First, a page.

Coronavirus

COVID Testing in Colorado: Either Not Enough Supply or Too Much

Demand for BinaxNow test kits to use at home currently exceeds supply.
Demand for BinaxNow test kits to use at home currently exceeds supply. Courtesy of Denver7
Governor Jared Polis's September 28 press conference about the ongoing battle against COVID-19 in Colorado focused on testing for the disease — and the contrast between two parts of that project is striking.

Polis conceded that demand is outstripping supply for BinaxNow home-test kits, which the state has offered to send to the residence of any Coloradan who wants them. The turnaround time was originally estimated at a couple of days, but they're currently taking between one and two weeks to reach their destination.

In contrast, Polis admitted that the state has enough capacity to handle ten times more students than the current amount being tested. However, the number of institutions that have signed up to participate has been lower than hoped, resulting in those particular kits lingering on shelves — and because they haven't been approved for at-home use, they can't simply be redirected to those waiting longer than promised for the ones they've ordered.

Meanwhile, the state positivity rate for COVID-19 as measured by the Colorado Department of Public Health and Environment is 7.24 percent — well above the 5 percent standard experts see as an indication that not enough testing for the virus on a community basis is being done.


At the outset, Polis offered a blizzard of additional data. For starters, the state registered 1,867 new COVID cases today — a number that suggests a plateau, albeit at a higher level than anyone would like. But the situation is worse elsewhere: At present, Colorado has the sixth-lowest per capita rate of the disease among American states.

Of the 866 people hospitalized in Colorado with COVID symptoms now, Polis continued, only 164 are vaccinated, while the other 702 haven't rolled up their sleeves. Additionally, eighteen children have been admitted to a medical facility: Twelve are age eleven or younger, and six are between twelve and seventeen. But he stressed that pediatric hospital capacity is nowhere close to being exceeded.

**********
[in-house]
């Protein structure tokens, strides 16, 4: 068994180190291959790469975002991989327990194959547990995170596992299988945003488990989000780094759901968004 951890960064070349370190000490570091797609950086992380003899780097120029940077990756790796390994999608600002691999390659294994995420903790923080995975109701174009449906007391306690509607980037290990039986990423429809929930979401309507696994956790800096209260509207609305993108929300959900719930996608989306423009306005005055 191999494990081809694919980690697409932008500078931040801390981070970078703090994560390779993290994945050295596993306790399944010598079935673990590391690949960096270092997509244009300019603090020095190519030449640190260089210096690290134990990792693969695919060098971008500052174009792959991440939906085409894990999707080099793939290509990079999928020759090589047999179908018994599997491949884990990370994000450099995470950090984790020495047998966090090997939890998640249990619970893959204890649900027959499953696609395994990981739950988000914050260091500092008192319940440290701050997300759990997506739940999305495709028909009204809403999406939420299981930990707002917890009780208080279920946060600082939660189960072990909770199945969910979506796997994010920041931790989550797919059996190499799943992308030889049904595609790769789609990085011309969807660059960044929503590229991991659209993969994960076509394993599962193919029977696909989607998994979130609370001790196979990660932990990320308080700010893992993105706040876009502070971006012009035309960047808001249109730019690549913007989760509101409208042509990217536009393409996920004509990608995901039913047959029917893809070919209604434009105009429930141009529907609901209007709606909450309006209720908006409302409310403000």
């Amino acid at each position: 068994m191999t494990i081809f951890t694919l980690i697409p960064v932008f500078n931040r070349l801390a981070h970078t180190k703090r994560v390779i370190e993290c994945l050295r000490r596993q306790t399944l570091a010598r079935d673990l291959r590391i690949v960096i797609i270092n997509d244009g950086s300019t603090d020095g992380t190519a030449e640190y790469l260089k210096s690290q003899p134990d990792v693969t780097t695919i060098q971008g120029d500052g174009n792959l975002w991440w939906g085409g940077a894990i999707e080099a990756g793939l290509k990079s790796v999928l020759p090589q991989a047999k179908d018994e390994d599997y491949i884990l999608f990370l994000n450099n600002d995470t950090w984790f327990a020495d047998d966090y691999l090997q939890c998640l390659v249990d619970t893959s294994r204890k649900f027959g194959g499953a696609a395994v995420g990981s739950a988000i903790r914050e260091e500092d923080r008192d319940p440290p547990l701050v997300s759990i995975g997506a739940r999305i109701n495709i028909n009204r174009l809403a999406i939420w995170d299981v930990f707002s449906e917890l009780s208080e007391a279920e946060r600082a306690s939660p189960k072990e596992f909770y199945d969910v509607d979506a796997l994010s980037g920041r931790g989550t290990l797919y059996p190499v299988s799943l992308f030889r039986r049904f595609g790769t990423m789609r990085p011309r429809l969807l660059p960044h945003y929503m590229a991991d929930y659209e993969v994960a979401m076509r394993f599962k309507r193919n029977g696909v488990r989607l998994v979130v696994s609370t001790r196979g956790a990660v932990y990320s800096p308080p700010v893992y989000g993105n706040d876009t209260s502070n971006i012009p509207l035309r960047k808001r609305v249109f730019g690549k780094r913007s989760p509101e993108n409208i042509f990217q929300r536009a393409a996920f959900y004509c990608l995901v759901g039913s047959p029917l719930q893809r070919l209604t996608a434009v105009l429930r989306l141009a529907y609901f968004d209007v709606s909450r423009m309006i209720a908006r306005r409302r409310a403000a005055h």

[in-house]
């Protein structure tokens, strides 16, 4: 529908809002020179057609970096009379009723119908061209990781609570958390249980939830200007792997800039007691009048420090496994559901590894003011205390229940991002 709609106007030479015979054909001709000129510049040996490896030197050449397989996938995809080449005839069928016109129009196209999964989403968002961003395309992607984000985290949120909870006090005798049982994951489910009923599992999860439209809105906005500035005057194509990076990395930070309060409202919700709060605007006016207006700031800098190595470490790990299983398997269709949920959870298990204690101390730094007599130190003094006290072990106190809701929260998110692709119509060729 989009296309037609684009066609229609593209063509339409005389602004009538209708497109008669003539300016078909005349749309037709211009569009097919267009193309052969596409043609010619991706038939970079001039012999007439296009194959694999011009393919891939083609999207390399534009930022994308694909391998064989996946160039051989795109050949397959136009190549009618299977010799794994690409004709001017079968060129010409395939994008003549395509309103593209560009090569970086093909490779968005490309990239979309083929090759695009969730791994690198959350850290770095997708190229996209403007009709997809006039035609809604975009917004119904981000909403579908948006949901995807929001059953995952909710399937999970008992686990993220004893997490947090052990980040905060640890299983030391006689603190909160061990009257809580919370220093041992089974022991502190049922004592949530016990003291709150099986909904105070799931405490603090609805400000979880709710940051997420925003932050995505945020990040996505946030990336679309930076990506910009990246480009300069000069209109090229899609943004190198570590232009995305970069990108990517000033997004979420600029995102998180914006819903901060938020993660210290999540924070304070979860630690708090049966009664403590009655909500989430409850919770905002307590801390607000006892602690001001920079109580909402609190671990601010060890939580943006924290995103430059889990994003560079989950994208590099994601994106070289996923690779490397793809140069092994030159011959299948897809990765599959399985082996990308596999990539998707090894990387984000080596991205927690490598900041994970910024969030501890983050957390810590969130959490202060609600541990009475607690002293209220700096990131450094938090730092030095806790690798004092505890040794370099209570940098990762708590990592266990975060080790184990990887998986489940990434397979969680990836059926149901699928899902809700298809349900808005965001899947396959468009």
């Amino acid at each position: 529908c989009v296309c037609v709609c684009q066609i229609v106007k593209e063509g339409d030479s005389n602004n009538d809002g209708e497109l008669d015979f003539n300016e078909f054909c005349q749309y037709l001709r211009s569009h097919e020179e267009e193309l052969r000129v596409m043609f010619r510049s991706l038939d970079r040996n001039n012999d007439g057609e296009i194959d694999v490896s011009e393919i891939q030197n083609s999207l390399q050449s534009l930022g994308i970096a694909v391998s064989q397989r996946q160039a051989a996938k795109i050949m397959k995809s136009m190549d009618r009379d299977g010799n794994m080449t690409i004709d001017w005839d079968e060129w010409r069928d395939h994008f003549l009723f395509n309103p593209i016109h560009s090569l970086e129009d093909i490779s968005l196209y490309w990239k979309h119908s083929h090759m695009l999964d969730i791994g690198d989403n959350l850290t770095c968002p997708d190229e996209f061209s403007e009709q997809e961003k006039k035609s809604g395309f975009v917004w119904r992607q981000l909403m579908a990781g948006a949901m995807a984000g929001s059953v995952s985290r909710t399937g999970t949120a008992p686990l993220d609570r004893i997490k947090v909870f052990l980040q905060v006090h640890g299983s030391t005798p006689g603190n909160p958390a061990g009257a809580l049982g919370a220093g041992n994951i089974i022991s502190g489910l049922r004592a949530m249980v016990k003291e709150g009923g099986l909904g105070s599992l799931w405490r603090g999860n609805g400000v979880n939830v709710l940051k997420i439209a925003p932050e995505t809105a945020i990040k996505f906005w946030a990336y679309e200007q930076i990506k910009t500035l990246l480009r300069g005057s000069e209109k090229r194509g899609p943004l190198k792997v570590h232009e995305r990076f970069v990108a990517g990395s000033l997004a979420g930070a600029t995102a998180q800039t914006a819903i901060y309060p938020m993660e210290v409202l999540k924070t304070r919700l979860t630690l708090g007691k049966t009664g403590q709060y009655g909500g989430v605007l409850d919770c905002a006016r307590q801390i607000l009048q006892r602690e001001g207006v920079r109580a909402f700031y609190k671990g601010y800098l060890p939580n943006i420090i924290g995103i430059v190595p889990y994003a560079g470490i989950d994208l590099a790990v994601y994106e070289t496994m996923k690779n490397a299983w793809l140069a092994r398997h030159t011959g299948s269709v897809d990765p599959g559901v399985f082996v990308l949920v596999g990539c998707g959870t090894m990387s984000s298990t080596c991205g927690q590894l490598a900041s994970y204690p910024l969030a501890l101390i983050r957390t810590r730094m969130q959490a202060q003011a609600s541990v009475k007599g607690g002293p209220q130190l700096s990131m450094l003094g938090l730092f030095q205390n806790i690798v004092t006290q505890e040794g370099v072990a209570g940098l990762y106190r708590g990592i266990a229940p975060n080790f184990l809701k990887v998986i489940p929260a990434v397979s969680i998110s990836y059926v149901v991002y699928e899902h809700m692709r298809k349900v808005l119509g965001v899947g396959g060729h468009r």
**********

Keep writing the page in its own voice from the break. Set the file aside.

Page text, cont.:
After encouraging front-line workers and those ages 65 and older who received their first immunization at least six months ago to get a booster shot recently approved by the federal government, Polis talked about the state's testing capability. Back in March 2020, during the pandemic's earliest days, Colorado could only test around 160 people every day; now that number has grown to nearly 40,000. Yet Polis's guest, Dr. Emily Travanty, the scientific director in the CDPHE's laboratory services division, revealed that the state is only using about 27 percent of its capacity statewide. During the average week, about 60,000 tests are being conducted.

The situation is very different for the BinaxNow home-testing kits. According to Travanty, 70,024 have been shipped so far, but far more are wanted and needed; Colorado officials are in contact with the manufacturer to see if more can be made available and how quickly. Still, Polis said he was thrilled by the interest, which he would like to see duplicated at schools.

In a Q&A, Polis was asked about the Otero County commissioners signing a resolution opposing the state's vaccination and mask mandates for health-care workers — an example of pushback from rural medical providers, who fear that some overworked staffers will quit their jobs rather than get jabbed. He suggested that such individuals are turning their ire on the wrong parties, since they could lose Medicare and Medicaid funding if they refuse to cooperate with the federal rules. The rural health-care professionals from whom his office has been hearing are overjoyed that their laggard colleagues will either have to be vaccinated or they'll "be gone," he added, characterizing the reaction as "a collective sigh of relief."

The testing scenario has not yet prompted a similar sound.
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Michael Roberts has written for Westword since October 1990, serving stints as music editor and media columnist. He currently covers everything from breaking news and politics to sports and stories that defy categorization.
Contact: Michael Roberts